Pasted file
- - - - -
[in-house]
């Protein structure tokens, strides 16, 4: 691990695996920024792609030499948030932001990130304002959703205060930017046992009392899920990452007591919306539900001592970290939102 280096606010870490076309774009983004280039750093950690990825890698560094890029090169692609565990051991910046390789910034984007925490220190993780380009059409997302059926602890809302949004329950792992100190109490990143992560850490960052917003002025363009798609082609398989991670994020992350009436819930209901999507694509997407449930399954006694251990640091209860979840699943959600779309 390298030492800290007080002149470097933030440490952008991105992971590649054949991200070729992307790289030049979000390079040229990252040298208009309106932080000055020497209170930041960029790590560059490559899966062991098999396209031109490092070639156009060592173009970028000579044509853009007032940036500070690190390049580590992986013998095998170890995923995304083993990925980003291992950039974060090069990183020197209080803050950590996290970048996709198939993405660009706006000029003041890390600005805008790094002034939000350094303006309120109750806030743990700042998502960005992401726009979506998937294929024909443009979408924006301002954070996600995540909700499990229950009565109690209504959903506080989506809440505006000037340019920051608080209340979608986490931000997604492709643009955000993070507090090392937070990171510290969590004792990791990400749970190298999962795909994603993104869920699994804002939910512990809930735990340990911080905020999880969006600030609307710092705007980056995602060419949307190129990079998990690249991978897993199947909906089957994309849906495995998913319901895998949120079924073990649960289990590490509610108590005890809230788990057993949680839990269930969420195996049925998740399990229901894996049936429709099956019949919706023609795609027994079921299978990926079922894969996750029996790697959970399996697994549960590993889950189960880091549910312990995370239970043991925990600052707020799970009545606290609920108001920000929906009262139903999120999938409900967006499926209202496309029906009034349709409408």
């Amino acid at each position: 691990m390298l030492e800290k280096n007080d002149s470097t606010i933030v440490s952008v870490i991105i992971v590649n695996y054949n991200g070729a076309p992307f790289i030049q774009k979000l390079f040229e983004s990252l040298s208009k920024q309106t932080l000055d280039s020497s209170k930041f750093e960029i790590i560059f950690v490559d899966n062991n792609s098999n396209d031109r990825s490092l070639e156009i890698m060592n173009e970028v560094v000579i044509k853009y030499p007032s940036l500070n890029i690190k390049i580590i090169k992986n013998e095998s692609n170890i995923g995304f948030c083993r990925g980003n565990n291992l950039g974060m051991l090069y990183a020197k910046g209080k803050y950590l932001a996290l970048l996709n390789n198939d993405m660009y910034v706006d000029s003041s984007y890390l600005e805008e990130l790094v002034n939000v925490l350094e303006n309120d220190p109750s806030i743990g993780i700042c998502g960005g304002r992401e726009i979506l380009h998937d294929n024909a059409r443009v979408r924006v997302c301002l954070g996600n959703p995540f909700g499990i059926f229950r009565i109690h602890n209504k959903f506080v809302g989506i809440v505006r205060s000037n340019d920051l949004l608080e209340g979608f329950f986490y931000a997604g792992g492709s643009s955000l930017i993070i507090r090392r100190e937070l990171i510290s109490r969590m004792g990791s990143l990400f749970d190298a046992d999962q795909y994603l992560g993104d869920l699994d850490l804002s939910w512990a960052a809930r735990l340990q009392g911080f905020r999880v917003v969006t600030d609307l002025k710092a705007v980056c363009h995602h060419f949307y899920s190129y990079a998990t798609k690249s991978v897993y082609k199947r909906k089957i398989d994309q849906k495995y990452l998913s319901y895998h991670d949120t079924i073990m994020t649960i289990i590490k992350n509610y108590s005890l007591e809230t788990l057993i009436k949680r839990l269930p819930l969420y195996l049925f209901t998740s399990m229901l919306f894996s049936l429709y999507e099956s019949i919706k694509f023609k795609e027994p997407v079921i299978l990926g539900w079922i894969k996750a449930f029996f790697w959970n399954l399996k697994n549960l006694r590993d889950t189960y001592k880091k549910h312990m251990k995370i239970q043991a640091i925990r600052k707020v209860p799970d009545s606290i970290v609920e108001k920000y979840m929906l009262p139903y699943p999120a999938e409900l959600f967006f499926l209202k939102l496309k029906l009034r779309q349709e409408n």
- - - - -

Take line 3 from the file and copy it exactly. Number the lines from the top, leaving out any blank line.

């Amino acid at each position: 691990m390298l030492e800290k280096n007080d002149s470097t606010i933030v440490s952008v870490i991105i992971v590649n695996y054949n991200g070729a076309p992307f790289i030049q774009k979000l390079f040229e983004s990252l040298s208009k920024q309106t932080l000055d280039s020497s209170k930041f750093e960029i790590i560059f950690v490559d899966n062991n792609s098999n396209d031109r990825s490092l070639e156009i890698m060592n173009e970028v560094v000579i044509k853009y030499p007032s940036l500070n890029i690190k390049i580590i090169k992986n013998e095998s692609n170890i995923g995304f948030c083993r990925g980003n565990n291992l950039g974060m051991l090069y990183a020197k910046g209080k803050y950590l932001a996290l970048l996709n390789n198939d993405m660009y910034v706006d000029s003041s984007y890390l600005e805008e990130l790094v002034n939000v925490l350094e303006n309120d220190p109750s806030i743990g993780i700042c998502g960005g304002r992401e726009i979506l380009h998937d294929n024909a059409r443009v979408r924006v997302c301002l954070g996600n959703p995540f909700g499990i059926f229950r009565i109690h602890n209504k959903f506080v809302g989506i809440v505006r205060s000037n340019d920051l949004l608080e209340g979608f329950f986490y931000a997604g792992g492709s643009s955000l930017i993070i507090r090392r100190e937070l990171i510290s109490r969590m004792g990791s990143l990400f749970d190298a046992d999962q795909y994603l992560g993104d869920l699994d850490l804002s939910w512990a960052a809930r735990l340990q009392g911080f905020r999880v917003v969006t600030d609307l002025k710092a705007v980056c363009h995602h060419f949307y899920s190129y990079a998990t798609k690249s991978v897993y082609k199947r909906k089957i398989d994309q849906k495995y990452l998913s319901y895998h991670d949120t079924i073990m994020t649960i289990i590490k992350n509610y108590s005890l007591e809230t788990l057993i009436k949680r839990l269930p819930l969420y195996l049925f209901t998740s399990m229901l919306f894996s049936l429709y999507e099956s019949i919706k694509f023609k795609e027994p997407v079921i299978l990926g539900w079922i894969k996750a449930f029996f790697w959970n399954l399996k697994n549960l006694r590993d889950t189960y001592k880091k549910h312990m251990k995370i239970q043991a640091i925990r600052k707020v209860p799970d009545s606290i970290v609920e108001k920000y979840m929906l009262p139903y699943p999120a999938e409900l959600f967006f499926l209202k939102l496309k029906l009034r779309q349709e409408n």